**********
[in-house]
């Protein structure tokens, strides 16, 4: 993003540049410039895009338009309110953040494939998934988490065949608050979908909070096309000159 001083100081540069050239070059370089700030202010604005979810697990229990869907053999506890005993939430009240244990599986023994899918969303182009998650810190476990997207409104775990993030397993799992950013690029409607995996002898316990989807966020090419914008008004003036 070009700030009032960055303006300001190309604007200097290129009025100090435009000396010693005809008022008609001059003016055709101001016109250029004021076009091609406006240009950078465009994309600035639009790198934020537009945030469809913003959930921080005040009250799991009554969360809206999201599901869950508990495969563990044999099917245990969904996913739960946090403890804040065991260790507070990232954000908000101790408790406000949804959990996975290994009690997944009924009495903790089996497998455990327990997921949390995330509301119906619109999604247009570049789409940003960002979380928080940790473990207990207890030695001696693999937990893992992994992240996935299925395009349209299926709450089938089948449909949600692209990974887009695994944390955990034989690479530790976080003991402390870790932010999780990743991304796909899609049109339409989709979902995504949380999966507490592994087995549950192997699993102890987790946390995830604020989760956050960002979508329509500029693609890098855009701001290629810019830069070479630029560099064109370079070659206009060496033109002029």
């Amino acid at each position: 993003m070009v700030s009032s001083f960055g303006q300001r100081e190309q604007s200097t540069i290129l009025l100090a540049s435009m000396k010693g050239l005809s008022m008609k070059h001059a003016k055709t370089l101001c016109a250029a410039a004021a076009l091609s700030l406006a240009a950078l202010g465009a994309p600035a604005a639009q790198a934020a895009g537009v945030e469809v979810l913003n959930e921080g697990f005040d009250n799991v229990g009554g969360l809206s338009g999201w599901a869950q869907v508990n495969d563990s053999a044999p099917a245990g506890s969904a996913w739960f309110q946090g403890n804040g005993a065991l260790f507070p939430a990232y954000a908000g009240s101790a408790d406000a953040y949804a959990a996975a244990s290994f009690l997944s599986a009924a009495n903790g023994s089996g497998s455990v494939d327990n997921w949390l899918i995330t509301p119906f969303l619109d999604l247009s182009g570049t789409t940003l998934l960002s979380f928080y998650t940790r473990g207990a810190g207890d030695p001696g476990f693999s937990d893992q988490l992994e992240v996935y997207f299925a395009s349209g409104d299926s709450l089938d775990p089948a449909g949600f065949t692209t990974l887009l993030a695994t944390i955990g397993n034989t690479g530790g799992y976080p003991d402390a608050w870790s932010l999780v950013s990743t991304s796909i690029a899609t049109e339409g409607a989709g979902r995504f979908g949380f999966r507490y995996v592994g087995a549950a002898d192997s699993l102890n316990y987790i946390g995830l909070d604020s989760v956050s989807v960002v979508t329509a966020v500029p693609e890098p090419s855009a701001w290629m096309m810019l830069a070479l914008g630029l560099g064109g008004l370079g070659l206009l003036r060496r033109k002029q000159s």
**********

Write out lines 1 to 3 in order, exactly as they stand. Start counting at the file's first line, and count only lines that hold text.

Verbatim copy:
[in-house]
């Protein structure tokens, strides 16, 4: 993003540049410039895009338009309110953040494939998934988490065949608050979908909070096309000159 001083100081540069050239070059370089700030202010604005979810697990229990869907053999506890005993939430009240244990599986023994899918969303182009998650810190476990997207409104775990993030397993799992950013690029409607995996002898316990989807966020090419914008008004003036 070009700030009032960055303006300001190309604007200097290129009025100090435009000396010693005809008022008609001059003016055709101001016109250029004021076009091609406006240009950078465009994309600035639009790198934020537009945030469809913003959930921080005040009250799991009554969360809206999201599901869950508990495969563990044999099917245990969904996913739960946090403890804040065991260790507070990232954000908000101790408790406000949804959990996975290994009690997944009924009495903790089996497998455990327990997921949390995330509301119906619109999604247009570049789409940003960002979380928080940790473990207990207890030695001696693999937990893992992994992240996935299925395009349209299926709450089938089948449909949600692209990974887009695994944390955990034989690479530790976080003991402390870790932010999780990743991304796909899609049109339409989709979902995504949380999966507490592994087995549950192997699993102890987790946390995830604020989760956050960002979508329509500029693609890098855009701001290629810019830069070479630029560099064109370079070659206009060496033109002029």
């Amino acid at each position: 993003m070009v700030s009032s001083f960055g303006q300001r100081e190309q604007s200097t540069i290129l009025l100090a540049s435009m000396k010693g050239l005809s008022m008609k070059h001059a003016k055709t370089l101001c016109a250029a410039a004021a076009l091609s700030l406006a240009a950078l202010g465009a994309p600035a604005a639009q790198a934020a895009g537009v945030e469809v979810l913003n959930e921080g697990f005040d009250n799991v229990g009554g969360l809206s338009g999201w599901a869950q869907v508990n495969d563990s053999a044999p099917a245990g506890s969904a996913w739960f309110q946090g403890n804040g005993a065991l260790f507070p939430a990232y954000a908000g009240s101790a408790d406000a953040y949804a959990a996975a244990s290994f009690l997944s599986a009924a009495n903790g023994s089996g497998s455990v494939d327990n997921w949390l899918i995330t509301p119906f969303l619109d999604l247009s182009g570049t789409t940003l998934l960002s979380f928080y998650t940790r473990g207990a810190g207890d030695p001696g476990f693999s937990d893992q988490l992994e992240v996935y997207f299925a395009s349209g409104d299926s709450l089938d775990p089948a449909g949600f065949t692209t990974l887009l993030a695994t944390i955990g397993n034989t690479g530790g799992y976080p003991d402390a608050w870790s932010l999780v950013s990743t991304s796909i690029a899609t049109e339409g409607a989709g979902r995504f979908g949380f999966r507490y995996v592994g087995a549950a002898d192997s699993l102890n316990y987790i946390g995830l909070d604020s989760v956050s989807v960002v979508t329509a966020v500029p693609e890098p090419s855009a701001w290629m096309m810019l830069a070479l914008g630029l560099g064109g008004l370079g070659l206009l003036r060496r033109k002029q000159s």